Bordered by no less than eight countries, Zambia is a country we hear little of in the global media, if at all. At best, the phrase “Victoria Falls” might ring a bell. Too bad. There is more to Zambia and its people than meets the eye, as I found out on my recent visit to the Southern African nation of 15.5 million.

Although I made my first Zambian acquaintances as far back as 2008, it wasn’t until I read “Lusaka Punk” by Ghanaian-Zambian Efemia Chela that the threads that make up the Zambia began to weave themselves before my eyes. Her Caine Prize 2015 Workshop story of an NGO-dominant Zambian capital with expansive houses and cellars where youth and cultural identities are made and punk rock rules supreme piqued my curiosity. The following year, I had the opportunity to visit Lusaka for a week on assignment.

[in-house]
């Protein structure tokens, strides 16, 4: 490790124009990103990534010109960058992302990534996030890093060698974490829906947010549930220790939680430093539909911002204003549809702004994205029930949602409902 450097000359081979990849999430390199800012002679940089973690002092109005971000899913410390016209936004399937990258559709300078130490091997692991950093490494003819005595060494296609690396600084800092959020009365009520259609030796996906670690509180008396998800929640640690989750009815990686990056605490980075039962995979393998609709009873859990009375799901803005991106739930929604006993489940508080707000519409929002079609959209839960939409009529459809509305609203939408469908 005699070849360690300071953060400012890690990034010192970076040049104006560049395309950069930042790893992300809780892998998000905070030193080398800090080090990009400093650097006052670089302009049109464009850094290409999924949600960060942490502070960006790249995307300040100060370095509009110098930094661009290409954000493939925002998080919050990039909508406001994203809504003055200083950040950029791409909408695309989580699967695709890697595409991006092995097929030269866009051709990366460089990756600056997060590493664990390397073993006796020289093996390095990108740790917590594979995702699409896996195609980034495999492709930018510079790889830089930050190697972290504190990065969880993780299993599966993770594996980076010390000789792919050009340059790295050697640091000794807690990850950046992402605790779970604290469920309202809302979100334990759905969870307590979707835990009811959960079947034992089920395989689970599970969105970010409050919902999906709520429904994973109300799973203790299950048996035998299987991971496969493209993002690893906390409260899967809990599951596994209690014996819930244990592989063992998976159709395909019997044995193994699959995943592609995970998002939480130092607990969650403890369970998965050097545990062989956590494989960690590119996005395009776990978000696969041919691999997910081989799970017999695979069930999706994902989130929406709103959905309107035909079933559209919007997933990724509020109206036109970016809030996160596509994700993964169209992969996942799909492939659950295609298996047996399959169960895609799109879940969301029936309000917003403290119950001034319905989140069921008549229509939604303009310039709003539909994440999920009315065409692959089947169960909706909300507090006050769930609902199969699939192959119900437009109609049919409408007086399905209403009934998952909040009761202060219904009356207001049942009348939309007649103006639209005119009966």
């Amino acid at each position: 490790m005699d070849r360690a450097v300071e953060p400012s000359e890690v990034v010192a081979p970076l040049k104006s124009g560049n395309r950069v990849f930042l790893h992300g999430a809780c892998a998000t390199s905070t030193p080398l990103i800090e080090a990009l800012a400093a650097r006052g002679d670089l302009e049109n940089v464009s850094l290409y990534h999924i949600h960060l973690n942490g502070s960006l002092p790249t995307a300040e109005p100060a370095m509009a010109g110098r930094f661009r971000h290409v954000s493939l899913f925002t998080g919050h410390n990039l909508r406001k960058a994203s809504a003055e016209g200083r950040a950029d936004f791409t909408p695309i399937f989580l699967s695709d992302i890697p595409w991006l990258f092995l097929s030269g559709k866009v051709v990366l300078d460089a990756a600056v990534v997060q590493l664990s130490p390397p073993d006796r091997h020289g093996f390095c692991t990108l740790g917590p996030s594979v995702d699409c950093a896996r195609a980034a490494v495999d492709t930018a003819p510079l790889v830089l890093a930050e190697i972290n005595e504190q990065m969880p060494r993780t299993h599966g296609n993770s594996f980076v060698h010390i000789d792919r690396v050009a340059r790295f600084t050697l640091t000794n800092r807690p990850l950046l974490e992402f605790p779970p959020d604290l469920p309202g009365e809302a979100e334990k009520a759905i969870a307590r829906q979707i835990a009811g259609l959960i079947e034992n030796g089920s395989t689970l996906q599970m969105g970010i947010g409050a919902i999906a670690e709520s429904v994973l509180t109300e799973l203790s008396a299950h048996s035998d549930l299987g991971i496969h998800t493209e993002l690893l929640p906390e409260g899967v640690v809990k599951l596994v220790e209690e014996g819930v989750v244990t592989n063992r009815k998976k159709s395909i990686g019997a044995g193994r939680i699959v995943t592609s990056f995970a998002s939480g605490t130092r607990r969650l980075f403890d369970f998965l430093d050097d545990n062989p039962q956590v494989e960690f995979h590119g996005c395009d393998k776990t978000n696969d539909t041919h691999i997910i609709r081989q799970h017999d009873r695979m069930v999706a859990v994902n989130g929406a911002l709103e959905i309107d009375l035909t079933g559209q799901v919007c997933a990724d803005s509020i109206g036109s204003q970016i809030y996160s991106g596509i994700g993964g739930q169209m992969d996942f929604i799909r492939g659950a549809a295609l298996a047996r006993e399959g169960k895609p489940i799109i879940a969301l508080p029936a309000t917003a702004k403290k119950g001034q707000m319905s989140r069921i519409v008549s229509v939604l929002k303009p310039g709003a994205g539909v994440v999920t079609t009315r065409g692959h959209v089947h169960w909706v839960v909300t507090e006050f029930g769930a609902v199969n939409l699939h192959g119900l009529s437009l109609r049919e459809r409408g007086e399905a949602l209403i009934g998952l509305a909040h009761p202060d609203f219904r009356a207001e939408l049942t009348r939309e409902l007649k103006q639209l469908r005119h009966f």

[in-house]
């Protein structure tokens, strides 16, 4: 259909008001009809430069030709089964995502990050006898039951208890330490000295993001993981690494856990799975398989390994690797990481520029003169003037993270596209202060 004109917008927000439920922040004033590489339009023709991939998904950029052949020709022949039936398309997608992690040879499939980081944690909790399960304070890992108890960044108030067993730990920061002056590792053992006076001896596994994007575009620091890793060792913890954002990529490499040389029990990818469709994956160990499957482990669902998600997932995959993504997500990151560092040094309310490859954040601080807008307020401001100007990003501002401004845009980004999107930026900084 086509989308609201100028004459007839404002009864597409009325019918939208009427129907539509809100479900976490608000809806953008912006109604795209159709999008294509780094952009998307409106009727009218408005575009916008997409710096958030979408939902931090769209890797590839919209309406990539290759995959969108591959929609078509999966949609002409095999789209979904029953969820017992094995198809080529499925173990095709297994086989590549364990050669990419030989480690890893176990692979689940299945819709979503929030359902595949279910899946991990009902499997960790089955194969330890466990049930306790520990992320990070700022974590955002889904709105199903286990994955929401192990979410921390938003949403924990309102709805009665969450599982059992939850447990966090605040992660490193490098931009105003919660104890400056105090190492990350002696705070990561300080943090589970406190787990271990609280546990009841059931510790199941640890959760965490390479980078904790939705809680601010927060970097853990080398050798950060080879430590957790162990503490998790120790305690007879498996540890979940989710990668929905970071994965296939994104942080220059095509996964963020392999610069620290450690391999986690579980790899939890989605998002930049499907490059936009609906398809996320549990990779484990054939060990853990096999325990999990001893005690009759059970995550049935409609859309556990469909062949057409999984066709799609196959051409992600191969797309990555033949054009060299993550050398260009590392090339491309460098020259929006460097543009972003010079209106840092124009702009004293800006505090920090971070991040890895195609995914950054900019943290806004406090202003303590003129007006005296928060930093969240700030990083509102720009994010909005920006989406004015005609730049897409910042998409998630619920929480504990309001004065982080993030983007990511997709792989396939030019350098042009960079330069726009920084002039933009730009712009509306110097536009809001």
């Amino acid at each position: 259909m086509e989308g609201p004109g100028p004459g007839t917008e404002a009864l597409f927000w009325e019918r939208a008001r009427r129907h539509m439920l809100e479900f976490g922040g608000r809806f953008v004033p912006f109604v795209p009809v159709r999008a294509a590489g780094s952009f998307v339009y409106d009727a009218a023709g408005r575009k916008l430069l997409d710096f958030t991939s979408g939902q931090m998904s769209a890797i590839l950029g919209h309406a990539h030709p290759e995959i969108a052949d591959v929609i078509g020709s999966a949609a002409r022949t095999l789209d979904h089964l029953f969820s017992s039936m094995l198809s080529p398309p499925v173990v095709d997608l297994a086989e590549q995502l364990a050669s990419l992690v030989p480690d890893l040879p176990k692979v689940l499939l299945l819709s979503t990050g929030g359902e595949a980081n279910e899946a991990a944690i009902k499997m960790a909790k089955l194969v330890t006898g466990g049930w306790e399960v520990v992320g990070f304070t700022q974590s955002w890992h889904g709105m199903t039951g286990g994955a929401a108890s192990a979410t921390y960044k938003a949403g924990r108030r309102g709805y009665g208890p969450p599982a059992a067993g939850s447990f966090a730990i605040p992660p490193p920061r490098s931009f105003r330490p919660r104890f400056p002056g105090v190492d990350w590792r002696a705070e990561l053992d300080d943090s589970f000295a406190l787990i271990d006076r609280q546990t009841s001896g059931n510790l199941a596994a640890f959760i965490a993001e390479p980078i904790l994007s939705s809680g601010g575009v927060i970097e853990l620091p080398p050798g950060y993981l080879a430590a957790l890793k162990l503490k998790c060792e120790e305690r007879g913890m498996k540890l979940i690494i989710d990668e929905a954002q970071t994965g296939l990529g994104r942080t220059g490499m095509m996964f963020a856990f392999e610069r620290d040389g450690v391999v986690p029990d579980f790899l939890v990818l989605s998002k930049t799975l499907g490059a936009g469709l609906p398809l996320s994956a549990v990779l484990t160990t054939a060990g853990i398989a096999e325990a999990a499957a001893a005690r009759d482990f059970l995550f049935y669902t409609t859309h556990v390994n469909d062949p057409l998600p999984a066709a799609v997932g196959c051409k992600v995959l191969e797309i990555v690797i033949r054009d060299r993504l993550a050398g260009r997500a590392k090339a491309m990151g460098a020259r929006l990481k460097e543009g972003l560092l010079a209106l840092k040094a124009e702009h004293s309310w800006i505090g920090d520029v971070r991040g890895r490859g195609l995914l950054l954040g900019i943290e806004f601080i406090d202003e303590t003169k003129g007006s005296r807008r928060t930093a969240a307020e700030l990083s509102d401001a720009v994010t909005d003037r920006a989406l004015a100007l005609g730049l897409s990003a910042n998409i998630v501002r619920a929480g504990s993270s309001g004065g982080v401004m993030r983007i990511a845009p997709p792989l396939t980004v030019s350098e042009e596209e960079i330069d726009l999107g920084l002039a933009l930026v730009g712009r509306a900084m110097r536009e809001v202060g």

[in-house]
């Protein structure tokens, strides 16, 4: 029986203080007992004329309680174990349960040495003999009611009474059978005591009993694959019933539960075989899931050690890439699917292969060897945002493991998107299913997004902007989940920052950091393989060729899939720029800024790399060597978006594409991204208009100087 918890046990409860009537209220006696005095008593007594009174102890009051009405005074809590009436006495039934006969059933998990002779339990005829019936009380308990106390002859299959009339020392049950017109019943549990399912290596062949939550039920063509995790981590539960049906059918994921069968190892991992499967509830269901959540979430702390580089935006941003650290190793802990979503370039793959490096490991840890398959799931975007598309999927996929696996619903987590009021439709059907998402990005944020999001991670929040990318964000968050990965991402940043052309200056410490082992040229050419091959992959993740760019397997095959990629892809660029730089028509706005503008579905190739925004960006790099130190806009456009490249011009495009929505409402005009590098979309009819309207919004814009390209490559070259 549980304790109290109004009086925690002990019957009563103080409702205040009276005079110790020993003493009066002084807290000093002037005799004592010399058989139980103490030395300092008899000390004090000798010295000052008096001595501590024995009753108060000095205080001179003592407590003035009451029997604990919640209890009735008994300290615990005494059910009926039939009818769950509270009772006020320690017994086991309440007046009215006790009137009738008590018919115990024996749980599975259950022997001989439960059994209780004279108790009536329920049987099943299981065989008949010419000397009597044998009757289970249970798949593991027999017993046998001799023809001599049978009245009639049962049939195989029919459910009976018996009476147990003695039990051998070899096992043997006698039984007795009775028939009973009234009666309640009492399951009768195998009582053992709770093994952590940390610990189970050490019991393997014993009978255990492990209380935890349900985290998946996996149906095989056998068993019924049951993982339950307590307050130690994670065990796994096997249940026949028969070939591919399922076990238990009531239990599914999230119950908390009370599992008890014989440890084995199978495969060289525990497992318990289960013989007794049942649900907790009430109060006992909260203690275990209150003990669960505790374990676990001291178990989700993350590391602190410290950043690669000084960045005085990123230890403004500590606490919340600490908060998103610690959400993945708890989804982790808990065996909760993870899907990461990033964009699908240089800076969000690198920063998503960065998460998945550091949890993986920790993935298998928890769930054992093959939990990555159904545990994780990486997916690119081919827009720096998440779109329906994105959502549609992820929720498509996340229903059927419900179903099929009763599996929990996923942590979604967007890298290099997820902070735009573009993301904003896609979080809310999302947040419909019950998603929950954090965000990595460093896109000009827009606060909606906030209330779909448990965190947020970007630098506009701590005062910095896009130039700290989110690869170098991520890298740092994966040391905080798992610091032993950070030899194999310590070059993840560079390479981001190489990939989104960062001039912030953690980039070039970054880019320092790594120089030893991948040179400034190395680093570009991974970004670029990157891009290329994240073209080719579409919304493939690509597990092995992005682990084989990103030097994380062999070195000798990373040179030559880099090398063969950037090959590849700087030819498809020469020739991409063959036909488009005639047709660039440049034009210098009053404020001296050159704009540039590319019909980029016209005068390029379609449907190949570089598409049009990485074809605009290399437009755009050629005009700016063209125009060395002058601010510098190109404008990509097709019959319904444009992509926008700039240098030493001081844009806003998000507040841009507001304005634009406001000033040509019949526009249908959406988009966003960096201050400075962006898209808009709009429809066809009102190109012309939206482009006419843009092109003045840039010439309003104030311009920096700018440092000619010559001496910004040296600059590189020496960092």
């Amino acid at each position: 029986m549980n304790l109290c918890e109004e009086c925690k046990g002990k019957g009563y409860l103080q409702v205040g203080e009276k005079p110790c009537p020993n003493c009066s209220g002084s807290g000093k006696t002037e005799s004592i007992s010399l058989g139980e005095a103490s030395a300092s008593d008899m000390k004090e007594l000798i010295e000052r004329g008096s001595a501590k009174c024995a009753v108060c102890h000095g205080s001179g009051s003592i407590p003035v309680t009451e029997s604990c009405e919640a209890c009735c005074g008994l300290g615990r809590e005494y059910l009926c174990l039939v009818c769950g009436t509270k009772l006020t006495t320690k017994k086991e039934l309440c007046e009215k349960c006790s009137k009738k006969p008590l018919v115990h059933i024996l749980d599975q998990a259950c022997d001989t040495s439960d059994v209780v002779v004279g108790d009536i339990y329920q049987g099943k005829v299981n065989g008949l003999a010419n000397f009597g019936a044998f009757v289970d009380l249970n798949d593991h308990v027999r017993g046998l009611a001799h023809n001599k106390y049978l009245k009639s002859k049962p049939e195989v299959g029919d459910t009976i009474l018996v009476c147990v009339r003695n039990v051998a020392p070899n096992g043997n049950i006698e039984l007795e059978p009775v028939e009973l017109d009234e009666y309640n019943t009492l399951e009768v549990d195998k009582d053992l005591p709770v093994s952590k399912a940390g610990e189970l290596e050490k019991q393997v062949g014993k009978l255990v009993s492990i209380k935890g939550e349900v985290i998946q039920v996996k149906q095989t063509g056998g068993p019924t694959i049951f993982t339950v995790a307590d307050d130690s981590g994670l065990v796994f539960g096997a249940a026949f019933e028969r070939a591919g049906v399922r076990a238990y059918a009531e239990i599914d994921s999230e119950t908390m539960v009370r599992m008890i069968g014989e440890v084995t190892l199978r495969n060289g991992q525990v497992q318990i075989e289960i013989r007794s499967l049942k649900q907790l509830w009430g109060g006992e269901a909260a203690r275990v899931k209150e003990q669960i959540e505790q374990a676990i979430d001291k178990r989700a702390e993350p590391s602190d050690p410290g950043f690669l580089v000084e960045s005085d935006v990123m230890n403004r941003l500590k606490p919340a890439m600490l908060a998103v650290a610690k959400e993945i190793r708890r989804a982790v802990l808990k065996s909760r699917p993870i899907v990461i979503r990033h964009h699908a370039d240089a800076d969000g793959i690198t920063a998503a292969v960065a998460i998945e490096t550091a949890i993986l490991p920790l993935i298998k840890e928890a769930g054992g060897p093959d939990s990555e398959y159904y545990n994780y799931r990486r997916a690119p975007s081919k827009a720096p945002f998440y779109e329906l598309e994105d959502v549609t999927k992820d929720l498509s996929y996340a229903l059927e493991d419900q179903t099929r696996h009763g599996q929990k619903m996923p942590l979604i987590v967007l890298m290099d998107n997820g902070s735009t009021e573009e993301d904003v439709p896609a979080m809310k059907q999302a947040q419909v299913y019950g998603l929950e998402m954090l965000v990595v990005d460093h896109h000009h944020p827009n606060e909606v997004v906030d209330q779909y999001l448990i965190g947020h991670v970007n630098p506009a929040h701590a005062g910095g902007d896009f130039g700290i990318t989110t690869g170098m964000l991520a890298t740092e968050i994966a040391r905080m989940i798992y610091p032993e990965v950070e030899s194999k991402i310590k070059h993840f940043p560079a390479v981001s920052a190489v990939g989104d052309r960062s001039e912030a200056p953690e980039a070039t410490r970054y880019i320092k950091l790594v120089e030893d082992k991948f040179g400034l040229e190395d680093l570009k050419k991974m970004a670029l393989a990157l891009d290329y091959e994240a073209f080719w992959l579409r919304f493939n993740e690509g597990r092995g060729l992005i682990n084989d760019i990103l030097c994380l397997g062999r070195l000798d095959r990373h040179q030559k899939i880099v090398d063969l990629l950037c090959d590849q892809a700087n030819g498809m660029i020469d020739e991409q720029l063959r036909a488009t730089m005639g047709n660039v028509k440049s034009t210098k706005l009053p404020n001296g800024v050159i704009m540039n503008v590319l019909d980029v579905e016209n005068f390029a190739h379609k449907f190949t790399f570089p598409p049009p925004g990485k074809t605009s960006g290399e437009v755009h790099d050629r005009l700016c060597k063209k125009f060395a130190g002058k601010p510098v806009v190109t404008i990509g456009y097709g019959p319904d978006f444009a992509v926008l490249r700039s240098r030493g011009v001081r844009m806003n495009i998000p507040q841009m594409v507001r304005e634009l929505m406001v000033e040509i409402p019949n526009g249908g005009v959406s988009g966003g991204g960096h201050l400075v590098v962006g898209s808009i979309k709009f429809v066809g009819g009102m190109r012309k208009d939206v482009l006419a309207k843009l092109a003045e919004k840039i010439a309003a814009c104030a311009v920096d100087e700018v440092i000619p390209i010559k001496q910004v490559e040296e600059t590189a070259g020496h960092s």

My First Visit To Zambia

I wasn’t particularly impressed. At the time, Zambia was undergoing a period of power cuts and rationing and the local news about the 2016 presidential race were anything but flattering. It all felt too familiar, too Ghanaian.The pace of life and customer service was also slow; probably the slowest I’ve ever encountered – and believe me, Accra is by no means fast-paced. My tight schedule covering the African Development Bank’s 2016 annual meetings while being sick also left little time to actually see and appreciate Lusaka. The highlight of my trip was an enriching visit to the local co-working space, tech and innovation hub Bongo Hive – home to digital entrepreneurs like Zambian fashion bloggers and duo Mafashio. Aside that, my first experience of Zambia was a blur of long work days, strip malls, hilly drives and cold nights. I was disappointed: where was the oomph, the punk I’d read about? Not surprisingly, I wasn’t exactly jumping with excitement when I found out I’d be going on assignment to Zambia in May. When asked what Lusaka was like, I’d respond, “a very slow and quiet version of Accra” and if anyone asked if I could see myself living there, I’d immediately respond, “Goodness no. I’d be bored out of my mind.” Long story short, I wasn’t expecting much from the city or country. After all, I’d already seen it all – right?


Five Things You Probably Didn’t Know About Zambia